Breaking out of the Ghetto
The struggles taking place in the inner city ghettos are often misunderstood as mindless violence. The young struggling against exclusion and boredom are advanced elements of the class clash. The ghetto walls must be broken down, not enclosed.
The young Palestinians throwing stones at the Israeli army rightly have the sympathy and solidarity of comrades who see them in their just struggle for freedom from their colonial oppressors. When we see even the very young of Belfast throwing stones at British soldiers we have no doubt about their rebellion against the occupying army whose tanks and barbed wire enclose their ghettos.
There is an area of young people today however who find themselves in just as hard a battle against their oppressors, who find themselves constantly marginalised and criminalised. These young people do not find themselves fighting a liberation struggle against an external invader, but are immersed in an internal class struggle that is so mystified that its horizons are unclear even to themselves. This war is taking place within what have come to be known as the “inner cities” of Britain, areas that are now recognised by the class enemy — the capitalists, with the monarchy leading, and the State in all its forms — as the most fragile part of the class society, one that could open up the most gigantic crack and give way to unprecedented violence.
The young struggling for survival from exclusion and boredom in the deadly atmosphere of the ghettos of the eighties are in fact among the most advanced elements in the struggle in Britain.
As such they find themselves surrounded by a sea of hostility and incomprehension, even by those who in terms of their official class positions should be their comrades in struggle. No trade union or left wing party has anything to say about their struggle. They are among the first to criminalise it and relegate its protagonists to the realm of social deviance, perhaps with the distinguishing variable that instead of the short sharp shock treatment they prefer to employ an army of soft cops and social psychiatrists.
The anarchist movement itself, anti-authoritarian by definition and revolutionary in perspective, has so far produced nothing tangible as a project of struggle which encompasses the “real” anarchists, the visceral anti-authoritarians. The forms the violence from the ghettos takes does not have the content of moral social activity that anarchists want to find. This cannot emerge spontaneously from situations of brute exploitation such as exist in the urban enclosures. Suggestions such as those of taking this morality into the ghettos which are then to be defended and “self-managed” in our opinion are quite out of place. They ring of the old “Takeover the City” slogans of Lotta Continua years ago, now just as dead as that organisation itself. The problem is not self-managing the ghettos, but breaking them down. This can only come about through clear indications of a class nature, indicating objectives in that dimension and acting to extend the class attack.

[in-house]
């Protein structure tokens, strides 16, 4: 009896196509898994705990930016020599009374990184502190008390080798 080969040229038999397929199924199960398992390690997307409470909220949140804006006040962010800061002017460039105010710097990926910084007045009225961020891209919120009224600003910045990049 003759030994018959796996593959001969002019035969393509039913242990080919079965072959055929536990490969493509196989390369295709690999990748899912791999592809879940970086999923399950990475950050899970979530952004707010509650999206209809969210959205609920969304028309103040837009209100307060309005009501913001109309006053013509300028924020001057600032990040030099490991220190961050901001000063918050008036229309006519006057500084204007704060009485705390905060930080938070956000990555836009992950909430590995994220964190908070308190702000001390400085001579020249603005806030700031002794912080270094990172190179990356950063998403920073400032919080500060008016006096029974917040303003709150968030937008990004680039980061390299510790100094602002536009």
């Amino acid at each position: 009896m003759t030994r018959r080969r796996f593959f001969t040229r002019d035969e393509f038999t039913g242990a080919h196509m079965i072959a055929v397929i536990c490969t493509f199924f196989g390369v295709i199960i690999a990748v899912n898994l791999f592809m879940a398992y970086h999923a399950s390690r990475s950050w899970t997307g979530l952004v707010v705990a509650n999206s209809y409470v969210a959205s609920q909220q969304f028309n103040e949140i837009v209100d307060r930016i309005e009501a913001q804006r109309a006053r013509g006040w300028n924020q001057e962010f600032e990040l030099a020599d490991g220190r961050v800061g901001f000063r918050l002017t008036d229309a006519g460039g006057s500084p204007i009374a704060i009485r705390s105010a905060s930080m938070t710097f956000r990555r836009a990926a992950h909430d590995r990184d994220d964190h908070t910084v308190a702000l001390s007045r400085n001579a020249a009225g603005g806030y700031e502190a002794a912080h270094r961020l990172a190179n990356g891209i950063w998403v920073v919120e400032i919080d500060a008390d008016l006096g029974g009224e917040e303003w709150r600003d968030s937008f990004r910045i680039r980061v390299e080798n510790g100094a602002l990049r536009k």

The article by the Plymouth comrades gives an indication of what is happening in most major-and many smaller cities in Britain today. These events do not reach the headlines. In fact most of what happens is not reported at all.
Clearly the conditions of the clash are very different to those where the presence of a tangible “outside enemy” has clarified the position of the whole of the exploited against the common enemy. There is no doubt in Sharpeville or Palestine or Belfast about what happens to those who collaborate with the police. In this country on the contrary, the fact that the latter have made inroads into gaining the active collaboration of people within the ghettos themselves shows the barriers of fear and incomprehension that exist and divide the exploited in one area.
Levels of cultural and social mystification have succeeded to some extent in confusing class divisions. By defining the violence of the young in pathological or ethnic terms the latter find themselves isolated and ostracised even by those who are nearest to them in terms of exploitation.
The dividing line is a fine one, however, and it can take only a mass confrontation with the ‘forces of order’ to demonstrate to all where the real enemy lies. This happened in the Brixton riots for example where parents, seeing the police brutality at close hand, immediately moved from a tacit consensus to open antagonism towards them.
Maintaining consensus from people who have very little to gain from the “social order” involves a complex network of media, social workers, school teachers, community leaders, community police, etc, all of whom are recognised as being in positions of authority. That authority is tolerated unwillingly today. It could break down completely tomorrow.
Our work must therefore be in the direction of continually clarifying and extending the class attack by identifying and striking objectives that are easily attainable and comprehensible in the perspective of breaking down the walls of the ghettos and opening up a perspective of mass action against the common enemy.